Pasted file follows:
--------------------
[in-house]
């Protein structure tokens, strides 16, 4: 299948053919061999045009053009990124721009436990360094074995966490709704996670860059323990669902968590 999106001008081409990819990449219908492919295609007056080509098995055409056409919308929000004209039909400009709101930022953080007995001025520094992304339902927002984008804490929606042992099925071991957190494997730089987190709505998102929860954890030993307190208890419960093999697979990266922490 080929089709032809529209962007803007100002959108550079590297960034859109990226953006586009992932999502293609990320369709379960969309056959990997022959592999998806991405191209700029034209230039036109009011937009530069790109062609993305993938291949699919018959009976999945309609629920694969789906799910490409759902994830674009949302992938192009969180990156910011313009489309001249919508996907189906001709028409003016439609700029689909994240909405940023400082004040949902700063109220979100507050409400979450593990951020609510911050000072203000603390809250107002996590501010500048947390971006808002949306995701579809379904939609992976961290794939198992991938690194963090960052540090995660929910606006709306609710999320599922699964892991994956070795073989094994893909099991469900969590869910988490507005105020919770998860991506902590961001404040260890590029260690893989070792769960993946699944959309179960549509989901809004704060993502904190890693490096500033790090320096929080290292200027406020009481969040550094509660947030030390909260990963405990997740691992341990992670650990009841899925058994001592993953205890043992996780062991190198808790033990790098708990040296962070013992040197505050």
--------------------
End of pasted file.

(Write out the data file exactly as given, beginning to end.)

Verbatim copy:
[in-house]
């Protein structure tokens, strides 16, 4: 299948053919061999045009053009990124721009436990360094074995966490709704996670860059323990669902968590 999106001008081409990819990449219908492919295609007056080509098995055409056409919308929000004209039909400009709101930022953080007995001025520094992304339902927002984008804490929606042992099925071991957190494997730089987190709505998102929860954890030993307190208890419960093999697979990266922490 080929089709032809529209962007803007100002959108550079590297960034859109990226953006586009992932999502293609990320369709379960969309056959990997022959592999998806991405191209700029034209230039036109009011937009530069790109062609993305993938291949699919018959009976999945309609629920694969789906799910490409759902994830674009949302992938192009969180990156910011313009489309001249919508996907189906001709028409003016439609700029689909994240909405940023400082004040949902700063109220979100507050409400979450593990951020609510911050000072203000603390809250107002996590501010500048947390971006808002949306995701579809379904939609992976961290794939198992991938690194963090960052540090995660929910606006709306609710999320599922699964892991994956070795073989094994893909099991469900969590869910988490507005105020919770998860991506902590961001404040260890590029260690893989070792769960993946699944959309179960549509989901809004704060993502904190890693490096500033790090320096929080290292200027406020009481969040550094509660947030030390909260990963405990997740691992341990992670650990009841899925058994001592993953205890043992996780062991190198808790033990790098708990040296962070013992040197505050």